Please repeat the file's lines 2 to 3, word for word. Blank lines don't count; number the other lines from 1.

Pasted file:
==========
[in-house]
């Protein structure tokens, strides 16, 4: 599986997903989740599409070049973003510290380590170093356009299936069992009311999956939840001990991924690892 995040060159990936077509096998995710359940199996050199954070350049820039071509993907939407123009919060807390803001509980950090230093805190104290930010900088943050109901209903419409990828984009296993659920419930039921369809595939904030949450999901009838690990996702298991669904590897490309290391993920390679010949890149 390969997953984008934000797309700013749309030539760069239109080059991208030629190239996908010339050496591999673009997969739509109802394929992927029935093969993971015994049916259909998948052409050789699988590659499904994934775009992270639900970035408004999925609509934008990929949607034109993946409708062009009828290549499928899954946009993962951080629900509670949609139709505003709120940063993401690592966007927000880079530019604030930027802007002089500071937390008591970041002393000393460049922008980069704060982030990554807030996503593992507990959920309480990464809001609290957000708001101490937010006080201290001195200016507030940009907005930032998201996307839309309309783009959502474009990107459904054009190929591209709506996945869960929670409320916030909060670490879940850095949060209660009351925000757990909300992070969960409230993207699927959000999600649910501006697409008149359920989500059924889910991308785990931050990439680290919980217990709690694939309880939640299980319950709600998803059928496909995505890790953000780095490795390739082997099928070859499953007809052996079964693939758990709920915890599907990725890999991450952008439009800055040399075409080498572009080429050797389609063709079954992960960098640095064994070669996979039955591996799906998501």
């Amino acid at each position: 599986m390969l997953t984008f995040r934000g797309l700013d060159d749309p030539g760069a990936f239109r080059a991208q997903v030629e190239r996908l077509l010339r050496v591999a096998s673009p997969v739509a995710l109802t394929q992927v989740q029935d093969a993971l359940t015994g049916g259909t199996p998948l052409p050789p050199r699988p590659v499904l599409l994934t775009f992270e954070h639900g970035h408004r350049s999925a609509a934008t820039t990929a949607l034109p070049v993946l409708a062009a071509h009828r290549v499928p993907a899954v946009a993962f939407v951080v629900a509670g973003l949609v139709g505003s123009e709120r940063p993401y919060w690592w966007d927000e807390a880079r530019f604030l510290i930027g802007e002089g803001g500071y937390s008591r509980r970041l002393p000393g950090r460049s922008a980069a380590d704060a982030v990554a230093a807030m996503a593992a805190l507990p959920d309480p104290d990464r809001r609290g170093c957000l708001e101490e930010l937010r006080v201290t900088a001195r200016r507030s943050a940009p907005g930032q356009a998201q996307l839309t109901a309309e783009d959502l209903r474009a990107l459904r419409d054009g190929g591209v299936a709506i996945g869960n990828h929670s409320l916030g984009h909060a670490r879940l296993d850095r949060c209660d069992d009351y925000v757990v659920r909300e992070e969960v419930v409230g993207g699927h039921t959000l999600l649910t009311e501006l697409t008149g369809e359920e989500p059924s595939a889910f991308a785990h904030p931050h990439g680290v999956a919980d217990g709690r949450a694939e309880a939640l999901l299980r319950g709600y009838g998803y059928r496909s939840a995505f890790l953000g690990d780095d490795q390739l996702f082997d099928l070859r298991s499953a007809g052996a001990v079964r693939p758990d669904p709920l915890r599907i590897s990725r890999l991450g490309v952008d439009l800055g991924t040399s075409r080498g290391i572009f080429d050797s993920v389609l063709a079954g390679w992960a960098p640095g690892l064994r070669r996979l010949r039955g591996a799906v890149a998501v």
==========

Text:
């Protein structure tokens, strides 16, 4: 599986997903989740599409070049973003510290380590170093356009299936069992009311999956939840001990991924690892 995040060159990936077509096998995710359940199996050199954070350049820039071509993907939407123009919060807390803001509980950090230093805190104290930010900088943050109901209903419409990828984009296993659920419930039921369809595939904030949450999901009838690990996702298991669904590897490309290391993920390679010949890149 390969997953984008934000797309700013749309030539760069239109080059991208030629190239996908010339050496591999673009997969739509109802394929992927029935093969993971015994049916259909998948052409050789699988590659499904994934775009992270639900970035408004999925609509934008990929949607034109993946409708062009009828290549499928899954946009993962951080629900509670949609139709505003709120940063993401690592966007927000880079530019604030930027802007002089500071937390008591970041002393000393460049922008980069704060982030990554807030996503593992507990959920309480990464809001609290957000708001101490937010006080201290001195200016507030940009907005930032998201996307839309309309783009959502474009990107459904054009190929591209709506996945869960929670409320916030909060670490879940850095949060209660009351925000757990909300992070969960409230993207699927959000999600649910501006697409008149359920989500059924889910991308785990931050990439680290919980217990709690694939309880939640299980319950709600998803059928496909995505890790953000780095490795390739082997099928070859499953007809052996079964693939758990709920915890599907990725890999991450952008439009800055040399075409080498572009080429050797389609063709079954992960960098640095064994070669996979039955591996799906998501």
């Amino acid at each position: 599986m390969l997953t984008f995040r934000g797309l700013d060159d749309p030539g760069a990936f239109r080059a991208q997903v030629e190239r996908l077509l010339r050496v591999a096998s673009p997969v739509a995710l109802t394929q992927v989740q029935d093969a993971l359940t015994g049916g259909t199996p998948l052409p050789p050199r699988p590659v499904l599409l994934t775009f992270e954070h639900g970035h408004r350049s999925a609509a934008t820039t990929a949607l034109p070049v993946l409708a062009a071509h009828r290549v499928p993907a899954v946009a993962f939407v951080v629900a509670g973003l949609v139709g505003s123009e709120r940063p993401y919060w690592w966007d927000e807390a880079r530019f604030l510290i930027g802007e002089g803001g500071y937390s008591r509980r970041l002393p000393g950090r460049s922008a980069a380590d704060a982030v990554a230093a807030m996503a593992a805190l507990p959920d309480p104290d990464r809001r609290g170093c957000l708001e101490e930010l937010r006080v201290t900088a001195r200016r507030s943050a940009p907005g930032q356009a998201q996307l839309t109901a309309e783009d959502l209903r474009a990107l459904r419409d054009g190929g591209v299936a709506i996945g869960n990828h929670s409320l916030g984009h909060a670490r879940l296993d850095r949060c209660d069992d009351y925000v757990v659920r909300e992070e969960v419930v409230g993207g699927h039921t959000l999600l649910t009311e501006l697409t008149g369809e359920e989500p059924s595939a889910f991308a785990h904030p931050h990439g680290v999956a919980d217990g709690r949450a694939e309880a939640l999901l299980r319950g709600y009838g998803y059928r496909s939840a995505f890790l953000g690990d780095d490795q390739l996702f082997d099928l070859r298991s499953a007809g052996a001990v079964r693939p758990d669904p709920l915890r599907i590897s990725r890999l991450g490309v952008d439009l800055g991924t040399s075409r080498g290391i572009f080429d050797s993920v389609l063709a079954g390679w992960a960098p640095g690892l064994r070669r996979l010949r039955g591996a799906v890149a998501v």